Wynton Marsalis has been the central figure in jazz for the past two decades. Since 1980 he has released more than 50 improvisational and classical recordings, composed ambitious pieces for instruments, voice and dance, and headed the high-profile Jazz at Lincoln Center program. He has also become the leading public advocate for the centrality of jazz in American culture.
His outspoken eloquence for his view of the jazz tradition most prominently in Ken Burns' massive PBS-TV documentary "Jazz" has also made him hugely controversial. His pronouncements that the styles that emerged from jazz since the 1960s free jazz, jazz-rock fusion, the avant garde are not really jazz at all infuriate many musicians and critics. To them he is a counter-revolutionary, with a selective and backward-facing vision. Still, even his harshest critics acknowledge that Marsalis is a musician with impeccable technique and a vast knowledge of the source music.
In a telephone interview sandwiched between a photo shoot and his next appointment, Marsalis seems neither saint nor ideologue. The familiar voice is unfailingly polite and informal. He seems interested in having an actual conversation in the time slice meted out by the brisk machinery of modern fame.
He has a clear idea of what constitutes jazz. "It is a combination of different elements," Marsalis says, "a shuffle rhythm, walking bass, the blues, an improvised, coherent solo, a certain percentage of African or Afro-Cuban music and romantic elements taken from the American popular song.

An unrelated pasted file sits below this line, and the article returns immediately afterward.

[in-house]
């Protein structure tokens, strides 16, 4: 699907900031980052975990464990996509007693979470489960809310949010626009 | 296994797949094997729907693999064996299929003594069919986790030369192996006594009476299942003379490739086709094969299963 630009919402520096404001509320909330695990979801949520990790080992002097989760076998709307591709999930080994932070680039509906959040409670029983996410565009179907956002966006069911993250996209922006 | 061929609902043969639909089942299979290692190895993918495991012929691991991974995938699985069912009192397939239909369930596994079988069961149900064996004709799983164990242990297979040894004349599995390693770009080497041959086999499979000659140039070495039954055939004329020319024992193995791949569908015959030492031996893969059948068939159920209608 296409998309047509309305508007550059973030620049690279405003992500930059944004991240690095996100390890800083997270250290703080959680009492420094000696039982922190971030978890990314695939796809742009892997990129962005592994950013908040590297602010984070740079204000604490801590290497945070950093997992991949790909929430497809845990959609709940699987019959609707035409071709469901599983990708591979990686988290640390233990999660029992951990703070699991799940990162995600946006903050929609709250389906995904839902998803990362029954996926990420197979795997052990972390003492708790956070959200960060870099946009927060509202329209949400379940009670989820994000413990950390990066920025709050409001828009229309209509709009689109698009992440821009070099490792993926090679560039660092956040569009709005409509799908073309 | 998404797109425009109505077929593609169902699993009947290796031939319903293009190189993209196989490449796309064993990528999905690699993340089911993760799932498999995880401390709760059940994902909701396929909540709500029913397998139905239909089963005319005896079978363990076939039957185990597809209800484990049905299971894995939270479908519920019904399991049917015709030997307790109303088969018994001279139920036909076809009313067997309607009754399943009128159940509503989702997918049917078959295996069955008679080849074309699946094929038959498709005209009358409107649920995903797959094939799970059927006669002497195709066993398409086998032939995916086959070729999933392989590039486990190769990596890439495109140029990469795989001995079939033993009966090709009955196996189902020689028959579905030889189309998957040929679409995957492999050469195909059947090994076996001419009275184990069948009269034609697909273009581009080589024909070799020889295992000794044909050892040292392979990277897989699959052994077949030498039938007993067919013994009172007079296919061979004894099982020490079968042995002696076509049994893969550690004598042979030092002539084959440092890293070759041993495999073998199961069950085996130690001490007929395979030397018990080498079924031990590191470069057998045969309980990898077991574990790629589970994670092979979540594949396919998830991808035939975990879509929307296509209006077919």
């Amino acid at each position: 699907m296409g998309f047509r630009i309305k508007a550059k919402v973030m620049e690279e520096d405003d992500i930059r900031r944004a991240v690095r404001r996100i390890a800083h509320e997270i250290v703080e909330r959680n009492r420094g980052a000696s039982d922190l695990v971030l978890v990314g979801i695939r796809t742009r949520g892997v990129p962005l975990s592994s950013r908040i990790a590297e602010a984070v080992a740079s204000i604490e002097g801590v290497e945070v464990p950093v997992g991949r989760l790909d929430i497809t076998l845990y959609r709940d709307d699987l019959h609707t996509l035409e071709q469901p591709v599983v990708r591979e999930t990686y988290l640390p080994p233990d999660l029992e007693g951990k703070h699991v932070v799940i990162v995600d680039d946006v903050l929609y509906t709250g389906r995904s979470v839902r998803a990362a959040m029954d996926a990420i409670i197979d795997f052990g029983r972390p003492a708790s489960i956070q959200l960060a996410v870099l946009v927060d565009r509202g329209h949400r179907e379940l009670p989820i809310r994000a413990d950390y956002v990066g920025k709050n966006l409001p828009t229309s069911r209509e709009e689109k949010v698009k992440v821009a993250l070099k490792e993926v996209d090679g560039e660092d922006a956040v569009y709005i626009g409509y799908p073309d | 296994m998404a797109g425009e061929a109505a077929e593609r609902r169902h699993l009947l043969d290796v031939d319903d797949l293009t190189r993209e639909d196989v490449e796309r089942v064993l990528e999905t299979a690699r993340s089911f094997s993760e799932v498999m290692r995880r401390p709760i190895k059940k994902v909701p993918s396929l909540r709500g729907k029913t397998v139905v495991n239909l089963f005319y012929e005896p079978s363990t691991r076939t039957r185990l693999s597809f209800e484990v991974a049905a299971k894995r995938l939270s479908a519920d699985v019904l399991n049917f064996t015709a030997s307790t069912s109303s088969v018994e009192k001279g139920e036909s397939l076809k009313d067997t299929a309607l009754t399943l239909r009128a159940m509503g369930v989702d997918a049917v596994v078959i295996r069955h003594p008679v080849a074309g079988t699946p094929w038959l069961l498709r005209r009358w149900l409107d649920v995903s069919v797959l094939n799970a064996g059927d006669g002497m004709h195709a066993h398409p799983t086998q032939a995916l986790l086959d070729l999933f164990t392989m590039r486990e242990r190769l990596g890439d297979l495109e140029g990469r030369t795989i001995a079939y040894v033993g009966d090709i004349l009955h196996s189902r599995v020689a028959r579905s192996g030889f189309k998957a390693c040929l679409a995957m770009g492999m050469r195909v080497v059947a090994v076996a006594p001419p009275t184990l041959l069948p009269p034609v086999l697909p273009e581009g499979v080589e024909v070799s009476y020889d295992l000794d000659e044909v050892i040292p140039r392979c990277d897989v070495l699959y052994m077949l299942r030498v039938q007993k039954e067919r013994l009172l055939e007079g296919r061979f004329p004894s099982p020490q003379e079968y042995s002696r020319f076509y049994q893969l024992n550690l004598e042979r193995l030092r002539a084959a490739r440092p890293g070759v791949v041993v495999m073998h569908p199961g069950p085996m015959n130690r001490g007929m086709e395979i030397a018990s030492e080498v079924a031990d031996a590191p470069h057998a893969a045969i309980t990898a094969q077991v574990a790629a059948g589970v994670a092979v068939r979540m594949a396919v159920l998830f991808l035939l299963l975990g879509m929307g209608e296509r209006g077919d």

"There are no hard and fast rules, but it's like lemonade. Take enough lemons out and it becomes something else. In any case, it requires judgment."
While some including curmudgeonly critic and frequent liner-note writer Stanley Crouch have hailed him as the savior of jazz, Marsalis says: "I don't think about it one way or the other. I try to be as truthful as I can be, based on what I know. But it's just a point of view, an opinion, and there are lots of other points of view. I believe in the democratic process, in letting other people express their point of view. You have to like that, whether you agree with them or not."
As for those who hate him, he is equally unmoved. "There is nothing that you can do about that. You just have to have a good time in the world.
"You never come into contact with that, you are not treated like that in public. It's all played out in the press. If you and I went into a club, everybody would be nice no matter what they thought."
He compares such animosity to sports fans whose abstract hatred of a rival player dissolves if confronted by the living person. He concludes, "You can't be overly sensitive to talk. I always say talk saves a lot of behind."
The performance in Richmond will showcase Marsalis' own compositions, including a new ballet composed for Alvin Ailey's dance company. He views his commitment to the audience seriously. "We're there to play for people. People take their time, two or three hours, to come from somewhere else and listen to the type of music we play," Marsalis says. "It's important to honor that, how sacred it is. And to be grateful for it.
"It's both a huge effort and a great release," he adds. "Like making love you have to be dedicated to it, or it shows."
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